Reaves sentenced to life in prison
Eligible for parole in 14 years

By Jason A. Smith


A Stockbridge man avoided the death penalty Friday, after being convicted of murder in the death of his daughter.

Rodney Michael Reaves, 42, was sentenced to life in prison, with the possibility of parole in 14 years, for the murder of his 11-year-old daughter, Joella. He was found guilty Wednesday of felony murder, two counts of cruelty to children, and aggravated battery. His attorney said he plans to appeal the verdict next week.

Prior to both sides' closing arguments in the sentencing phase of the trial Friday, Reaves made a last-minute decision to testify on his own behalf for the first time. He said he was unaware of the abuse Joella endured, allegedly at the hands of his wife, Charlott Reaves, after the couple gained custody of the child in 2002.

Joella was "scared to tell me what was going on," Rodney Reaves said. "She wanted what I wanted - for us to be a family. She just wanted to belong."

Charlott Reaves also faces murder charges in the child's death, and will stand trial in April. Prosecutors are seeking the death penalty in her case as well.

Rodney Reaves spoke to the jury about the day he discovered Joella's body at his home in 2003, and the treatment he received from authorities investigating her death. He said it "didn't matter" what he told detectives when he was being questioned.

"They didn't care," Reaves said. "They had me sitting at a table giving a statement so I could be convicted of murder. That's why we're here now."

In a dramatic moment on the stand, Reaves directed his attention to Henry County District Attorney Tommy Floyd. He said Floyd refused to entertain the notion he did not cause Joella's death. "Congratulations," Reaves said, while clapping his hands at the prosecutor. "You got your conviction."

He then reiterated his claim of innocence. "I did not kill my child, and I did not beat my child," he said. "I know, Joella knows, and my God knows I did not kill her."

Floyd chose not to question Reaves, and instead began his closing statements in the sentencing phase. Floyd said in order for the jury to sentence Reaves to die, it had to find he was a "major participant" in Joella's death, and that Reaves acted with "reckless disregard" for her life.

Floyd emphasized his belief the actions of Charlott Reaves contributed heavily to Joella's death, but reminded the jury of the task before them in the case.

According to Floyd, Rodney Reaves "hog-tied" Joella in the garage of their home, and was present when Charlott Reaves beat the child. Floyd disputed earlier claims by the defendant, who said he was asleep at the time his wife allegedly inflicted Joella's injuries.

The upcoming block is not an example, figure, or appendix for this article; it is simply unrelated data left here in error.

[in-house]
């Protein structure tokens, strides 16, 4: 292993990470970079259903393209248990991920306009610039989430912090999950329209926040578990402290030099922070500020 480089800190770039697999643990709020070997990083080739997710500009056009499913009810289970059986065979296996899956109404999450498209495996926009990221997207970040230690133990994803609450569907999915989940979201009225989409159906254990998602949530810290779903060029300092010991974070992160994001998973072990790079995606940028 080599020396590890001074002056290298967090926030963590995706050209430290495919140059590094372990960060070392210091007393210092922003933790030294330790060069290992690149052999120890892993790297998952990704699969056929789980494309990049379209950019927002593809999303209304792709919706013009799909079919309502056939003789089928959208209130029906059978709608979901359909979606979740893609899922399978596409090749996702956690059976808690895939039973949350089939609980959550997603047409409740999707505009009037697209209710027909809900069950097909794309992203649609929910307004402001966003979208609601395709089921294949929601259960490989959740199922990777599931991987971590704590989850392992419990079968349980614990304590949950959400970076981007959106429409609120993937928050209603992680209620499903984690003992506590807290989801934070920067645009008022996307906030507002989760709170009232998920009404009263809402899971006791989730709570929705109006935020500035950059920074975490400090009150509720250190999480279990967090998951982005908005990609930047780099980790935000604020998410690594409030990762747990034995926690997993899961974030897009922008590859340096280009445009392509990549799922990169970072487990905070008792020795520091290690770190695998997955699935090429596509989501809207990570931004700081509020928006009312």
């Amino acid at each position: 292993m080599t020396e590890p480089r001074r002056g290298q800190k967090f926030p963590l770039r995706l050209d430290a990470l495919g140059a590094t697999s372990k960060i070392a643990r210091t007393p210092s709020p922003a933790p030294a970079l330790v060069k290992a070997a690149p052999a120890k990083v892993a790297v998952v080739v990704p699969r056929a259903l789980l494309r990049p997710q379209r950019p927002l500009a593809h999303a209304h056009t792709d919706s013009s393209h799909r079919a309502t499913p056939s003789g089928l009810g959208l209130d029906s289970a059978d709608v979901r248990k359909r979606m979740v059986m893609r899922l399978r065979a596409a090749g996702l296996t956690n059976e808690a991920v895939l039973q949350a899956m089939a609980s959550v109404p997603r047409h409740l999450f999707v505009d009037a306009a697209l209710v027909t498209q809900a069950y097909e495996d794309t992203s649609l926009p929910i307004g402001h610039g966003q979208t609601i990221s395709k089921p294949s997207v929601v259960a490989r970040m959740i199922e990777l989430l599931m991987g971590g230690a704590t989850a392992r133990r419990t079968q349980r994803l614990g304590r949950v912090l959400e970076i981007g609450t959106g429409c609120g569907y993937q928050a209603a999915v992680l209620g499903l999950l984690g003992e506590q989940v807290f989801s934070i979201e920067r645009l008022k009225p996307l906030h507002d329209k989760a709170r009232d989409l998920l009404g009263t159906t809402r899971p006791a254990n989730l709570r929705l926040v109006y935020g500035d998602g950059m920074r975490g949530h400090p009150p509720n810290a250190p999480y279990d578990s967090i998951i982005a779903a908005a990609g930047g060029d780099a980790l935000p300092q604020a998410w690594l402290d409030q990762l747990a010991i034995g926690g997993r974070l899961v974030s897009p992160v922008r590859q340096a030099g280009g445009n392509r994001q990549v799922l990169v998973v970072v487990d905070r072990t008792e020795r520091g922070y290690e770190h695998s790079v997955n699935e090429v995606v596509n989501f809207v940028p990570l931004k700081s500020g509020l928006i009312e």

"What do you think Charlott's going to say at her trial?" said Floyd. "'I didn't do it, Rodney did it.' Where does that leave poor Joella? Right in the middle."

Defense Attorney Ricky Morris began closing arguments on behalf of Reaves. He told the jury there was a reason Floyd's remarks did not include a plea for the death penalty in the case.

"I don't think that's what he wants you to do," said Morris. "He knows who the major participant in this crime was. None of you found Rodney Reaves guilty of malice murder, which means you did not find that he intentionally did any act to cause the death of Joella Reaves. What I'm asking you to do is stand by your verdict."

Like Floyd, Morris had harsh words for Charlott Reaves. "But I'm also going to ask you for leniency and mercy for Rodney, because I don't think Rodney did it," he said.

Public Defender Bowman also addressed the jury, asserting that Rodney Reaves was not at home when the majority of Joella's injuries were inflicted. Bowman said his client is "not a monster," and sentencing him to death would not bring Joella back.

Defense attorneys played a tape of the 911 call Rodney Reaves made on the day he found Joella dead. After the jury listened to Reaves' wailing and pleading for several minutes for emergency workers to come to the scene, Bowman left the panel with a thought to ponder. "Is that the voice of a major player?" he said.

The jury deliberated for nearly two hours before sentencing Reaves, who did not visibly react to the decision.

Floyd spoke briefly about the verdict and the sentence after court was adjourned. He commended the jury for its work in the case, and the prison term they imposed on Reaves.

"We filed a notice that gave the jury all the possibilities, and that's the possibility they chose," Floyd said. "I frankly don't think there's any practical difference in this case, because of the defendant's age and the nature of the case, between life or life without parole."

Floyd said the outcome of Rodney Reaves' case has "no effect" on the prosecution of Charlott Reaves, but did not comment further on the charges against her.

Bowman said he was disappointed with the guilty verdict, in part, because Rodney Reaves' statements were "consistent" from the beginning of the investigation. He praised his client for the "tremendous amount of courage" he displayed by taking the stand.

According to Bowman, the trial could have ended more favorably for his client if not for key witnesses who were not allowed to testify.

"I felt like there were five witnesses that I [brought] to the court, who showed that Charlott did a great deal of this," said Bowman. "By keeping that evidence out, I was not able to get it to the jury except in the sentencing phase."

Bowman said he is hopeful appeal proceedings will result in those witnesses' statements being heard by a jury in the future, and will help to overturn the verdict.